I was just listening to the recording of an Experts’ Panel from Coaching Boom 2010, featuring Milana Leshinsky, Judith Sherven & Jim Sniechowski, Suzanne Falter-Barns, Gary Henson, Christian Mickelsen, David Steele, Marcia Bench, and Wendy Y. Bailey
Another comment was made that, if you’re a coach, you’re limited in your income and time if the only thing you offer is one-on-one coaching.
Each of these statements is both accurate and inaccurate; it depends on the context.
You see, it all depends on your particular style of coaching, your comfort zone, and your particular blend of thinking and taking action. I’ve coached some coaches who shine in a private coaching setting, but wither in a group setting. Yet other coaches shy away from private coaching because the intensity and responsibility was too high for them; they thrive in a group coaching setting. Though facilitating a mastermind group consisting of high-level executives might be a flagship offering for one coach, it just might not be your “cup of tea.”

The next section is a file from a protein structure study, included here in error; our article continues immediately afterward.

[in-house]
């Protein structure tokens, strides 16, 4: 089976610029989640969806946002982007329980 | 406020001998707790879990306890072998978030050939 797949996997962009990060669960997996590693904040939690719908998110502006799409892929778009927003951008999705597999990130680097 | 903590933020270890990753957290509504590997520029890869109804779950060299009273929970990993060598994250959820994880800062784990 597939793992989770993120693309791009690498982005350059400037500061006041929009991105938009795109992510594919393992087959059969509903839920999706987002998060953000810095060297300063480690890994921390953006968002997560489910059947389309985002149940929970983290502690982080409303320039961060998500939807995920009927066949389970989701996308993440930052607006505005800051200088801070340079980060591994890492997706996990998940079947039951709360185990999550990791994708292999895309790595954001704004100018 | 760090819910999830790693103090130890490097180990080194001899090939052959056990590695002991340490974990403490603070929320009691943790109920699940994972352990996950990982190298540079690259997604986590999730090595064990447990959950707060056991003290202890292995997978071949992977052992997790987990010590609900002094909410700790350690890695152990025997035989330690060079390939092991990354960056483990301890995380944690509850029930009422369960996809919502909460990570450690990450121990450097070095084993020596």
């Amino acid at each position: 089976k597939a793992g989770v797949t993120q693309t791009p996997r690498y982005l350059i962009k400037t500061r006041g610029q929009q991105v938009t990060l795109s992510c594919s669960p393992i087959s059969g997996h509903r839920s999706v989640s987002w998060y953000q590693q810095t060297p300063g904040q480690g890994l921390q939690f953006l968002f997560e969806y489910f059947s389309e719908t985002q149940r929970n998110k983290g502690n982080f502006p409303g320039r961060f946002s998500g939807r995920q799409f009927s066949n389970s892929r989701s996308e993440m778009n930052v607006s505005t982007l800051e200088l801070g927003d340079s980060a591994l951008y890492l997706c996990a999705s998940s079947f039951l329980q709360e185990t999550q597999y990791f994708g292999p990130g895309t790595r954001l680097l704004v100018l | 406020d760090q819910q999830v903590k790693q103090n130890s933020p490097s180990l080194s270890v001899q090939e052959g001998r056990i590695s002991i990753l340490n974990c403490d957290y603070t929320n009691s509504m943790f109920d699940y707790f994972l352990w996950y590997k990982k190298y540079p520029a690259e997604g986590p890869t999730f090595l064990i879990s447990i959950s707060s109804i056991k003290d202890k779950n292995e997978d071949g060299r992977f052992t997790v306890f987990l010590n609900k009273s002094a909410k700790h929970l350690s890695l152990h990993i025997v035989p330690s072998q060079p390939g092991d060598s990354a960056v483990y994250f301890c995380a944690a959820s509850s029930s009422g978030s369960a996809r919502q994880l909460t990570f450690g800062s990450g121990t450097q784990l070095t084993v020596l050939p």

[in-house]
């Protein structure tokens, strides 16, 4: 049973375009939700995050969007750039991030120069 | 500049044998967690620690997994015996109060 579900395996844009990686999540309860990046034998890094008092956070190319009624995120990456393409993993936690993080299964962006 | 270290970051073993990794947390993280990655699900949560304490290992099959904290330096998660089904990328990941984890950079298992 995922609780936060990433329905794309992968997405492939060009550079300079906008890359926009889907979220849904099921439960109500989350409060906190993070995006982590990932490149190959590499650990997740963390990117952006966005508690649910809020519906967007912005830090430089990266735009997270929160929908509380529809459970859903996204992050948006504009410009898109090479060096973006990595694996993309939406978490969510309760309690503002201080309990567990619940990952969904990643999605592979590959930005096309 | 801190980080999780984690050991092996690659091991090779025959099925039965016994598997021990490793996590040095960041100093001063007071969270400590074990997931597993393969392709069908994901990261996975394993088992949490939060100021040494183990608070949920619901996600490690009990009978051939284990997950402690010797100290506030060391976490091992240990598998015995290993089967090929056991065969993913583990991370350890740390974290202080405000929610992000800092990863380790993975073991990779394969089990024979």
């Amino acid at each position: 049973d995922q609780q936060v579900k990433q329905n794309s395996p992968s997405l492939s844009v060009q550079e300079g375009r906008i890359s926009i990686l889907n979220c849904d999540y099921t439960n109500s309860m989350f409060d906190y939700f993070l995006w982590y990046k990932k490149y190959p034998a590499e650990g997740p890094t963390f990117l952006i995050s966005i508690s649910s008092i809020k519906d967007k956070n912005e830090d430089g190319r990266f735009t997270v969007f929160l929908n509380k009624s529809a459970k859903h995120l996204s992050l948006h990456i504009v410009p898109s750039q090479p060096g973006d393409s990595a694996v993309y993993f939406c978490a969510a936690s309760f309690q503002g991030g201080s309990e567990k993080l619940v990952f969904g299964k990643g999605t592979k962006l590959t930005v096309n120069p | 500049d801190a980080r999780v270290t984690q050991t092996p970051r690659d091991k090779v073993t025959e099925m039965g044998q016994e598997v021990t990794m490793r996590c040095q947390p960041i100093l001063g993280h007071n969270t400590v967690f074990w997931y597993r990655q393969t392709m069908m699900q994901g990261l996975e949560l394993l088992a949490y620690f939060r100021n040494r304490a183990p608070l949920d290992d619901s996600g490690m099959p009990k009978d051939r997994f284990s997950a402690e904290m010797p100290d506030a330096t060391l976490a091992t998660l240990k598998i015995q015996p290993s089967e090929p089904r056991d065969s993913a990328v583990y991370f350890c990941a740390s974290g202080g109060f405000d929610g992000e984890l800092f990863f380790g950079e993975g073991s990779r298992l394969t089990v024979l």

So while it’s worthwhile being aware of “trends” and what various niche audiences are interested in, it’s far more important to play to your own strengths. Play your own game. Structure your programs and services in ways that allow your core strengths to shine through.
Above all, avoid modeling your business after someone else you admire, just because you have “success envy.” Just because it’s working for them, doesn’t mean it will work for you.